Slash your tax bill: a guide to the top UK tax allowances and reliefs

Understand your tax allowance to minimise burden. Picture – Adobe.Understand your tax allowance to minimise burden. Picture – Adobe.
Understand your tax allowance to minimise burden. Picture – Adobe.
There are a number of allowances which can help ease your tax burden on, understanding them is vital, writes Malik Founder and Managing Director of Tax Accountant: a Specialist Tax Consultancy

The UK tax system allows individuals to earn a certain income tax-free yearly through a personal allowance. The personal allowance for the 2023/24 tax year is £12,570. This means you don't pay any income tax on the first £12,570 you earn. In addition to the personal allowance, several other allowances can further reduce your income tax liability. Understanding these allowances is key to legally minimising your tax burden and will help filling out your self-assessment tax return.

Personal Allowance

As mentioned, the personal allowance for 2022/23 is £12,570. This means you can earn up to this before paying any income tax. The personal allowance applies to earnings from employment, self-employment, pensions, and some other income sources.

If your income exceeds £100,000, your personal allowance is reduced by £1 for every £2 earned above this threshold. Once your income reaches £125,140, your personal allowance is reduced to zero.

The personal allowance provides a significant tax break for lower and middle-income individuals. For basic rate taxpayers, it equates to tax savings of up to £2,514 per year. Even if you earn above £100,000, you still benefit from the full personal allowance on at least the first £100,000 of income.

Marriage Allowance

The Marriage Allowance allows one spouse or civil partner to transfer 10% of their personal allowance to the other. This reduces the recipient's tax bill by up to £252 per year.

To claim the Marriage Allowance, the higher earner must pay income tax at the basic rate. This means their income before allowances must be below £50,270. The lower earner's income must exceed the personal allowance threshold £12,570. Alternatively, the lower earner can earn up to £12,570 before the transfer.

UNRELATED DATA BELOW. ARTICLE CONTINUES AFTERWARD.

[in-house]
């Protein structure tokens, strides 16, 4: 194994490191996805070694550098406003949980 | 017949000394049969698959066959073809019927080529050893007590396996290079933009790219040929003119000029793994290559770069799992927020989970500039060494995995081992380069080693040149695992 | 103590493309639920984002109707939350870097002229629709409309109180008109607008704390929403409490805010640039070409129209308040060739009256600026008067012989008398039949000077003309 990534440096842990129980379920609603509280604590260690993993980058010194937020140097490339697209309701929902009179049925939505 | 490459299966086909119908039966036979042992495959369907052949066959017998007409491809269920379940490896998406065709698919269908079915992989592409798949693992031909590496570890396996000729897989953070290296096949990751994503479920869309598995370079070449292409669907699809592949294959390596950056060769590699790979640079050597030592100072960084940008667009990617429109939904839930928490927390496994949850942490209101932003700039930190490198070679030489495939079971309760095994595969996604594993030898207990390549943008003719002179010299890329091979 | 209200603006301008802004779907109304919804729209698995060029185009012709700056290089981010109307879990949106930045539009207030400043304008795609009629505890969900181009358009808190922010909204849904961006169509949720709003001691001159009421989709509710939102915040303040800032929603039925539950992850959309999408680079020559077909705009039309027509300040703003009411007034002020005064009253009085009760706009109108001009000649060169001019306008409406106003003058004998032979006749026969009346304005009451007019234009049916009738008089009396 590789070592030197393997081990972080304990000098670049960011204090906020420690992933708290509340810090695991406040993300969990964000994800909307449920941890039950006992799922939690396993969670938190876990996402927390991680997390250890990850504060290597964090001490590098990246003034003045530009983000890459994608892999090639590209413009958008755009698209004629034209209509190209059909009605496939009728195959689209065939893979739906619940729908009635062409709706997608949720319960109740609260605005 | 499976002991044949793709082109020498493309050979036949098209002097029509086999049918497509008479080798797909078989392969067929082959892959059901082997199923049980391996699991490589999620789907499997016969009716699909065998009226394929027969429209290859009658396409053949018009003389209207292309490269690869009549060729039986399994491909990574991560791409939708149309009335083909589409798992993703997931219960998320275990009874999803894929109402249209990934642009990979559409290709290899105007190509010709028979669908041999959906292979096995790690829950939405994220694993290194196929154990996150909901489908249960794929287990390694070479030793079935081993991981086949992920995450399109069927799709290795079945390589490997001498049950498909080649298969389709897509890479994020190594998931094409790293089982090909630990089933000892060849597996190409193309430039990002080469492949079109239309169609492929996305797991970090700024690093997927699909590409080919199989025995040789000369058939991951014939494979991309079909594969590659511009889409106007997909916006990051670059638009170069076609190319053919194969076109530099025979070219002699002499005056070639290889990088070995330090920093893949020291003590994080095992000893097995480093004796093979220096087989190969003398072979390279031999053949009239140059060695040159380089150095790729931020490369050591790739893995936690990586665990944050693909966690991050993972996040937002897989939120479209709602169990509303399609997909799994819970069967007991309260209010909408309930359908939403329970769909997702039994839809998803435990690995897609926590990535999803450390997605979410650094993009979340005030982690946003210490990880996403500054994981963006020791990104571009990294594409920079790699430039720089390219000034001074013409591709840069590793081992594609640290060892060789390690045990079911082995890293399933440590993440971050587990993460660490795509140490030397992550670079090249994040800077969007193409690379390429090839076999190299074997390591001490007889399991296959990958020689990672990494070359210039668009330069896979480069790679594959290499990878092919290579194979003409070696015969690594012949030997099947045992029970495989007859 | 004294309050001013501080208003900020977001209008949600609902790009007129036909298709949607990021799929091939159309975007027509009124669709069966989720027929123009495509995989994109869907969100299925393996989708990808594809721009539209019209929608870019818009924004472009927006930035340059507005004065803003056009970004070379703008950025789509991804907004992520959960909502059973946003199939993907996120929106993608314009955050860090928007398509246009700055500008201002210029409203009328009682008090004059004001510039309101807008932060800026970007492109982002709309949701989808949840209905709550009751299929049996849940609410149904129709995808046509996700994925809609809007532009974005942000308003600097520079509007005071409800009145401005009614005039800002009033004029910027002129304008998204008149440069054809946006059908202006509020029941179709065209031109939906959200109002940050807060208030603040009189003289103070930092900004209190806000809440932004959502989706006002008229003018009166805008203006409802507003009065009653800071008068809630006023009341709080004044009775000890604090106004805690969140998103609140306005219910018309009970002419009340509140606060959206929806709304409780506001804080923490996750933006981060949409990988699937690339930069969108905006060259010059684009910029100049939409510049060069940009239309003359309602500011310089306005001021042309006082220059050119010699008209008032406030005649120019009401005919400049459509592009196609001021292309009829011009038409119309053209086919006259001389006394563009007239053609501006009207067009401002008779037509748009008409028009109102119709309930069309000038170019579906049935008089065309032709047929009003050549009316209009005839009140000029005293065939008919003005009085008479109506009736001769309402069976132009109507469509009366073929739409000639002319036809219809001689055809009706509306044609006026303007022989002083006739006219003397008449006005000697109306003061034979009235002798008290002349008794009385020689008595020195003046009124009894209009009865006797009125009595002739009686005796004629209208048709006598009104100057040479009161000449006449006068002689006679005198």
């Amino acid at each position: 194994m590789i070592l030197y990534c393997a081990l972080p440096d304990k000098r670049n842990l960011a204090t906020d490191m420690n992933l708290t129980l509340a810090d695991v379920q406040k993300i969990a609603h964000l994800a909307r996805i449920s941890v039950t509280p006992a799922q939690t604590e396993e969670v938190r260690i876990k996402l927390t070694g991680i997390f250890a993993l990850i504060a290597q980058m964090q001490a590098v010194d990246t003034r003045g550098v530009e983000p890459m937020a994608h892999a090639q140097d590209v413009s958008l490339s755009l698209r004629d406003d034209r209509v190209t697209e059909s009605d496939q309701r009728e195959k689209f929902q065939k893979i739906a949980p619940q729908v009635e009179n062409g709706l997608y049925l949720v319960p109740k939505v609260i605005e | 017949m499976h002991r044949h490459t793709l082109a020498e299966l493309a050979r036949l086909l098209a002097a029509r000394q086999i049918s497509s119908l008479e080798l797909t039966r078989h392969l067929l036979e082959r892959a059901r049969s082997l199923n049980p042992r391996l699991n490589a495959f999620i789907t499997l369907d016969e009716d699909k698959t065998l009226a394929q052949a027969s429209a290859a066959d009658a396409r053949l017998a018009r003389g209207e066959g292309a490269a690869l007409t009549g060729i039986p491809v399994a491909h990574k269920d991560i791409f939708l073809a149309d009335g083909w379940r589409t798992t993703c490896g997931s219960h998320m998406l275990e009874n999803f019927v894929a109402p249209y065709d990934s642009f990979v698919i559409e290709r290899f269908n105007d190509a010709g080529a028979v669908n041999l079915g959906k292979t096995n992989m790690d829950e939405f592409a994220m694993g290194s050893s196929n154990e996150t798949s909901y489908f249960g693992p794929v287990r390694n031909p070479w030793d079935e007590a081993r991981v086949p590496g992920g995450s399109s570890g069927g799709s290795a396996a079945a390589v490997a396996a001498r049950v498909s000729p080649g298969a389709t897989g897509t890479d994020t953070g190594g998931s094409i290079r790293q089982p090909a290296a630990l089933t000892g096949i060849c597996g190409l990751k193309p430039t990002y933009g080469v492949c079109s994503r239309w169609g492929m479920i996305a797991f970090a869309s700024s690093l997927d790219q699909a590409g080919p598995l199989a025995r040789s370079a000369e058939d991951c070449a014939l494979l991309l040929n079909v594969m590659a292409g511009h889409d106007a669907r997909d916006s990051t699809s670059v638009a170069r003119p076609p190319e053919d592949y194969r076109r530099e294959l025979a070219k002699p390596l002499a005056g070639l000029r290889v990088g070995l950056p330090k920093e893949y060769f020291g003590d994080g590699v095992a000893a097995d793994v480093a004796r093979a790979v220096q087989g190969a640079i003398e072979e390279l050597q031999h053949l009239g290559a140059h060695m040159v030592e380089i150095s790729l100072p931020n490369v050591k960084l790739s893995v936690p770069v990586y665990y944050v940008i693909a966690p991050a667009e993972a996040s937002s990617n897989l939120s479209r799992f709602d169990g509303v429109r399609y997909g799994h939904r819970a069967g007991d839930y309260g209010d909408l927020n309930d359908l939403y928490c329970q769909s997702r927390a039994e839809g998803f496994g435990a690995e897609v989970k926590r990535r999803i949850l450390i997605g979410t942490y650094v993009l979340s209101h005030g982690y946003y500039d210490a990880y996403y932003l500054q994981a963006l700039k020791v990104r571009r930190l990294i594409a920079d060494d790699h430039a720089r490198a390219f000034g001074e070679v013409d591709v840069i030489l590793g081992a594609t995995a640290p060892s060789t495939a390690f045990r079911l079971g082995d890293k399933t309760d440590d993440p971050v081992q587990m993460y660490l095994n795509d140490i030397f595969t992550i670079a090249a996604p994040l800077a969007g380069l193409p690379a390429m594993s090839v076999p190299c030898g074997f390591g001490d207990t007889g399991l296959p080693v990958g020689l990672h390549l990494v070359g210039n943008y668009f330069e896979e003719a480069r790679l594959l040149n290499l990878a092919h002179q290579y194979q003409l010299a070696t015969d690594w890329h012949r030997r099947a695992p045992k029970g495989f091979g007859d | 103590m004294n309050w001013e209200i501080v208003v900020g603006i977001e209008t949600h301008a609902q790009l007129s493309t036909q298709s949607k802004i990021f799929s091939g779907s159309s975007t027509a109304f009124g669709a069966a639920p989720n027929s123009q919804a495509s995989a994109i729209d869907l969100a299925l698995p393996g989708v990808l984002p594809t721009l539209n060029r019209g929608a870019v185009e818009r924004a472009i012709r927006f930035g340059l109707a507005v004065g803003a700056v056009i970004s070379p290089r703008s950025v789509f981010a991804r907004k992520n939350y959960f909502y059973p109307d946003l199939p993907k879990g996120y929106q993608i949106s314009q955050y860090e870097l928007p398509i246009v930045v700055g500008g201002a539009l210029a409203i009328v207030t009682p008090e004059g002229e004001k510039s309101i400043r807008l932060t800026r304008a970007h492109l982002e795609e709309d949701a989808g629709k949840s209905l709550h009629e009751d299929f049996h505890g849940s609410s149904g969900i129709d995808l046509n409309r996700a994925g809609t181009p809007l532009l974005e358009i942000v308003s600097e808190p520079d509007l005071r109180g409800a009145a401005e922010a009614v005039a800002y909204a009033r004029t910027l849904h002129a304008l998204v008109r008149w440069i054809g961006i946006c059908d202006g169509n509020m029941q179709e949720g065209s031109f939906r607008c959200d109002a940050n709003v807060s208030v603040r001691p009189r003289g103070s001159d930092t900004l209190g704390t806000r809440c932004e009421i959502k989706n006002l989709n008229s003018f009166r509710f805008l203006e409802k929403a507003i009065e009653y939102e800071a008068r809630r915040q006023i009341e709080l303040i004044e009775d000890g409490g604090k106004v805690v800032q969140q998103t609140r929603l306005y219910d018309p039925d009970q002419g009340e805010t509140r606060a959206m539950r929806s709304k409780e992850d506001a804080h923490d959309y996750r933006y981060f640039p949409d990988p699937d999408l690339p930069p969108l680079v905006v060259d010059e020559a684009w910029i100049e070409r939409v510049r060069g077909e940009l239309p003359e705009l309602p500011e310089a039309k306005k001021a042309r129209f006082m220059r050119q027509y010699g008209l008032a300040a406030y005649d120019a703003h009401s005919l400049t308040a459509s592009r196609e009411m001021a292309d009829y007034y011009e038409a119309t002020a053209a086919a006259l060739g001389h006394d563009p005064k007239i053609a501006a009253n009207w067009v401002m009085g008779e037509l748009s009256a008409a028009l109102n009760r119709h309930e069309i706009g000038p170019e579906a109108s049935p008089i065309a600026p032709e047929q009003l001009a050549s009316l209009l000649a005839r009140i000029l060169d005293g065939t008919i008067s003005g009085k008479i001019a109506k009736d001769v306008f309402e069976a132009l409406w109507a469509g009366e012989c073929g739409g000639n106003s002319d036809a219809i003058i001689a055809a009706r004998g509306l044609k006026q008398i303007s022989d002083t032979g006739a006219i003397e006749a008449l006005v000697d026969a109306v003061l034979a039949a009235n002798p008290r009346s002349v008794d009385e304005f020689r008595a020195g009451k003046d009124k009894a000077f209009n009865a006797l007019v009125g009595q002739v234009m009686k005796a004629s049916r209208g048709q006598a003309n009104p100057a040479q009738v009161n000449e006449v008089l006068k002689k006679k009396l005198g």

Pension Contributions

Contributions to registered pension schemes attract tax relief, providing another opportunity to reduce your tax bill.

Under the net pay arrangement used by most occupational schemes, pension contributions are deducted from your salary before tax. This immediately reduces your taxable income.

For personal and stakeholder pensions under the relief at source system, your pension provider claims tax relief at the basic rate and adds this to your pot. Higher and additional rate taxpayers can claim extra relief through their tax return. There is an annual allowance for pension contributions of £60,000. Contributions exceeding the annual allowance may be subject to extra tax charges.

Savings Allowance

The Savings Allowance allows basic rate taxpayers to earn up to £1,000 per year in savings income tax-free. For higher-rate taxpayers, the allowance is £500. Additional rate taxpayers do not receive a Savings Allowance.

Savings income includes interest from banks and building society accounts, savings bonds, and peer-to-peer lending. If your savings income exceeds your Savings Allowance, you must pay income tax on the excess.

Dividend Allowance

Shareholders can earn £1,000 in dividends tax-free thanks to the Dividend Allowance. Dividends exceeding this allowance are taxed at 8.75% for basic-rate taxpayers. The tax rates are 33.75% for higher-rate taxpayers and 39.35% for additional-rate taxpayers. So, the Dividend Allowance provides a useful tax break for small portfolio investors. Just be aware that the Dividend Allowance is reduced to £1,000 for 'intermediate' rate taxpayers whose income falls between £100,000 and £125,140.